Without the state’s blessing, the Russian Orthodox Church could not conceal its current incomes of perhaps 500 million US dollars a year, would be forced to make public its “commercial empire,” and would lose the support of the financial authorities for the operation of its banks and other institutions. Nor could it count on restoration of property it claims.
The Russian state, of course, also is interested in the church, Kuznetsova says. “Above all, the Kremlin needs a church which will support in the population not only faith but also the traditional submission connected with that belief not only in the heavenly authorities but also the earthly ones.”
But perhaps most important, “the supreme power needs the church as a unique space for the regular demonstration of national ‘uniqueness,’ of attachment to Russian values and ideals of morality from time immemorial. The public appearance at services is much cheaper than the organization of ‘direct lines,’” the commentator says.
“With the intensification of the conflict among the churches, it has become obvious that the toxicity of the Ukrainian crisis is much deeper than had been thought. It has penetrated into the Russian state itself by affecting the power and influence of its chief ally, the church,” Kuznetsov says.
The Russian church’s silence about or support for Kremlin policies in Ukraine have not only led to its “loss of authority and trust among part of Ukrainian society” but put the church “unexpectedly” on the front lines of the conflict in Ukraine, leading to the loss of income and influence of the church and thus ultimately of the state itself.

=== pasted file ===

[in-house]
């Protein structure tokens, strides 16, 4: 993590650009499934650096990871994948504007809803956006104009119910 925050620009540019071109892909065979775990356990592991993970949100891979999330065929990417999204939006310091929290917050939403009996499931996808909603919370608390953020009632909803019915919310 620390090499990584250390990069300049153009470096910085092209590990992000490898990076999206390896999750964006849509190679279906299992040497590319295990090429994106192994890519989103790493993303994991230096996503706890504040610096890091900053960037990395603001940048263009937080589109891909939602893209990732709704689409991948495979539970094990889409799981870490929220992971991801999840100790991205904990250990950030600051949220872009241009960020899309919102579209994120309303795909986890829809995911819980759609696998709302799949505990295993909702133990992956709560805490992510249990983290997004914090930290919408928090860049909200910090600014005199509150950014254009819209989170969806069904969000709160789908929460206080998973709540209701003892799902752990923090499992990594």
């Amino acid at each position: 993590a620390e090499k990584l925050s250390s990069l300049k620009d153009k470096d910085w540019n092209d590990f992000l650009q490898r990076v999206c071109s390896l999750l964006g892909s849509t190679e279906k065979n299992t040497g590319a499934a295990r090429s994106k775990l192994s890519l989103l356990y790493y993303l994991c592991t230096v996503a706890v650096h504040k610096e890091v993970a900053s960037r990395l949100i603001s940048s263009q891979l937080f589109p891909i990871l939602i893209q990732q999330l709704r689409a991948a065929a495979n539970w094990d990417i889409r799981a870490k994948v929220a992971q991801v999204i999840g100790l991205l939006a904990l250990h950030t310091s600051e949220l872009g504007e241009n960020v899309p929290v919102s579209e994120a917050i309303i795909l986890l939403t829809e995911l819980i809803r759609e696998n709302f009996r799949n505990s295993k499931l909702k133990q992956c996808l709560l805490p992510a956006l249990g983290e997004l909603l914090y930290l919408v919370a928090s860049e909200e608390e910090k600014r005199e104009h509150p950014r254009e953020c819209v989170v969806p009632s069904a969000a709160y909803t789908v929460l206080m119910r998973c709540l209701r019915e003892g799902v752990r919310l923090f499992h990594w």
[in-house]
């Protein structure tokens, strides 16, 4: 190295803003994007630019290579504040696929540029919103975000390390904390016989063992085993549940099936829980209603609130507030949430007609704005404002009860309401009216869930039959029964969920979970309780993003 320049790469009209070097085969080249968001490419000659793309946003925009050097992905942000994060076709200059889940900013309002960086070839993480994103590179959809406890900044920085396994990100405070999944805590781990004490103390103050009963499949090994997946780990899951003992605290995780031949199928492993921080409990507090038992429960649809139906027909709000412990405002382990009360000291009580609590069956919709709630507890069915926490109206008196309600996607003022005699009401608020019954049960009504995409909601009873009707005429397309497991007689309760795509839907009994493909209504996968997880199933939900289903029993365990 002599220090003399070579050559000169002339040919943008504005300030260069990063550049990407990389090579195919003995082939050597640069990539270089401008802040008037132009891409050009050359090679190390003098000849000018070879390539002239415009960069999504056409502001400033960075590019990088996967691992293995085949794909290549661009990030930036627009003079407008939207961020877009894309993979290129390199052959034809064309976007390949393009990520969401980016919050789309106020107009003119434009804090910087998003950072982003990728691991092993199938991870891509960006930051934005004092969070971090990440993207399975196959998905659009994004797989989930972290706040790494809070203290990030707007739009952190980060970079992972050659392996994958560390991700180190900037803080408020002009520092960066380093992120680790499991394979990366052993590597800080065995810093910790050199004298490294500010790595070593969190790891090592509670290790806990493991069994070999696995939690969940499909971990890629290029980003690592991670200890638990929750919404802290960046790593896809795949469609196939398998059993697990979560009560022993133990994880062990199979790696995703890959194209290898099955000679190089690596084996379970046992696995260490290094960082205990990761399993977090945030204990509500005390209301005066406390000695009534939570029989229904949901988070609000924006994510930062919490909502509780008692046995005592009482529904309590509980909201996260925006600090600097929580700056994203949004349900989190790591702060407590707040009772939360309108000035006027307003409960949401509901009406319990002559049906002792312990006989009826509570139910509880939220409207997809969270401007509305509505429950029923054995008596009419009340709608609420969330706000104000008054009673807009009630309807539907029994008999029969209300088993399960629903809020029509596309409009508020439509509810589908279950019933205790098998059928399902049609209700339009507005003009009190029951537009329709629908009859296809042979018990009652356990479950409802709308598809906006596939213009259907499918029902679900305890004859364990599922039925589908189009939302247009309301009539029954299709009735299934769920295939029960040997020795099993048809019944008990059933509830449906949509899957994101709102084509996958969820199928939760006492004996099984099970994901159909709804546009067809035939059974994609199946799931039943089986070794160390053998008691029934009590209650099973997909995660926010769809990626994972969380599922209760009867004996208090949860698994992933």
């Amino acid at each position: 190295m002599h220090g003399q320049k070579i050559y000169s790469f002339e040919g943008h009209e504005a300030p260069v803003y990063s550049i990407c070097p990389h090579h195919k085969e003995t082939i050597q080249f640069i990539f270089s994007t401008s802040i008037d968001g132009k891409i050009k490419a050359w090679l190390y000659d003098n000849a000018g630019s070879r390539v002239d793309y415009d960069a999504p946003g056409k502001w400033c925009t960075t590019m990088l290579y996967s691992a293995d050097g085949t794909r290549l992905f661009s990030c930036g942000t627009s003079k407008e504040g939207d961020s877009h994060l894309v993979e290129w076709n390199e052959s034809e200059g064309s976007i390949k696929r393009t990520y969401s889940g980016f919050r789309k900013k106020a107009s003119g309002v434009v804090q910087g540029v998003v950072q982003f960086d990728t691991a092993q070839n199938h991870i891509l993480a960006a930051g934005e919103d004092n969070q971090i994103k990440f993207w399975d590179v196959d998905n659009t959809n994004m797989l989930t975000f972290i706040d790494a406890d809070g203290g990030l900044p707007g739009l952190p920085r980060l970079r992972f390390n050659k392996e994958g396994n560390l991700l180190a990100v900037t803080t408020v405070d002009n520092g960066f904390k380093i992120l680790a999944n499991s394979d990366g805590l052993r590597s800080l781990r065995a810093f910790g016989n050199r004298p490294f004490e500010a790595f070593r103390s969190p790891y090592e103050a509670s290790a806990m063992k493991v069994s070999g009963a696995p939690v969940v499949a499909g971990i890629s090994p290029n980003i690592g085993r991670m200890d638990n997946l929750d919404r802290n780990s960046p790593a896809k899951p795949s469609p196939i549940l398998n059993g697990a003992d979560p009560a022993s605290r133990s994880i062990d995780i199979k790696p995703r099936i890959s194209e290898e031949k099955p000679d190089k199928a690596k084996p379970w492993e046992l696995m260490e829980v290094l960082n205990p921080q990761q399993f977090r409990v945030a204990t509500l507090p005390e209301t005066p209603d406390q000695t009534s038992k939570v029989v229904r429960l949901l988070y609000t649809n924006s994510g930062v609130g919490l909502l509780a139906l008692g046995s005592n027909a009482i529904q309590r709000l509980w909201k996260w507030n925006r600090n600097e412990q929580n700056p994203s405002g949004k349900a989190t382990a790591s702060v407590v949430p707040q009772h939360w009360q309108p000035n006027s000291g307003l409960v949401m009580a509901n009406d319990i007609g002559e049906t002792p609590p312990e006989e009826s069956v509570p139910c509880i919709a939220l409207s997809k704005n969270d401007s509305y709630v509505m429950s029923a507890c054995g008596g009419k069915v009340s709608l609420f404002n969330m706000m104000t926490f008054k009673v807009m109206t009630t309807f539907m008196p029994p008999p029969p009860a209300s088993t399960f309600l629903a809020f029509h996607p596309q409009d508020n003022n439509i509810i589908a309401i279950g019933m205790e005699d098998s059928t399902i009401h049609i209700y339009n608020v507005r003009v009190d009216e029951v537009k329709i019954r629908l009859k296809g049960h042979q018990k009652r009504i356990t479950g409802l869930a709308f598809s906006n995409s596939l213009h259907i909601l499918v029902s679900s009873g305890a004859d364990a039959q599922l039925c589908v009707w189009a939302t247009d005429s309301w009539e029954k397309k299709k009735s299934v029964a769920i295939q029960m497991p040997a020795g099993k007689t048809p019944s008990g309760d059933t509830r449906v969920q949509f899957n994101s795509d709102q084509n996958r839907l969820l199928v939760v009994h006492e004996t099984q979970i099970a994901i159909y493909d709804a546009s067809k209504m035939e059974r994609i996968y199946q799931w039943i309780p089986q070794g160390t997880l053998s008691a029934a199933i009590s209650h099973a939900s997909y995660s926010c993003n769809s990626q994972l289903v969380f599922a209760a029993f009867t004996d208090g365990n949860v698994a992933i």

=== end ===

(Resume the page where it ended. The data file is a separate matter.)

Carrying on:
The separation of Orthodox Ukraine from the Moscow Patriarchate “has become a powerful shock not only for the Russian Orthodox Church but also for the Kremlin. This destroys not only the idea of ‘the Russian Orthodox world,’ but in a broader sense undermines the idea of a Russian empire embracing all Russian speakers and Orthodox regardless of where they live.”
The only way the Russian Orthodox Church could break out of this is to break with the Russian state, something its leaders seem incapable of doing and that the Kremlin would view as “the personal betrayal of the patriarch and of state values.” Thus, it won’t do so, and “this means that the church from ow on is not an ally of the Russian state but its victim.”
But this has another consequence, Kuznetsov concludes. It demonstrates, albeit “in the reverse logic of Russian politics” that “the state in Russia is completely separate from the church.”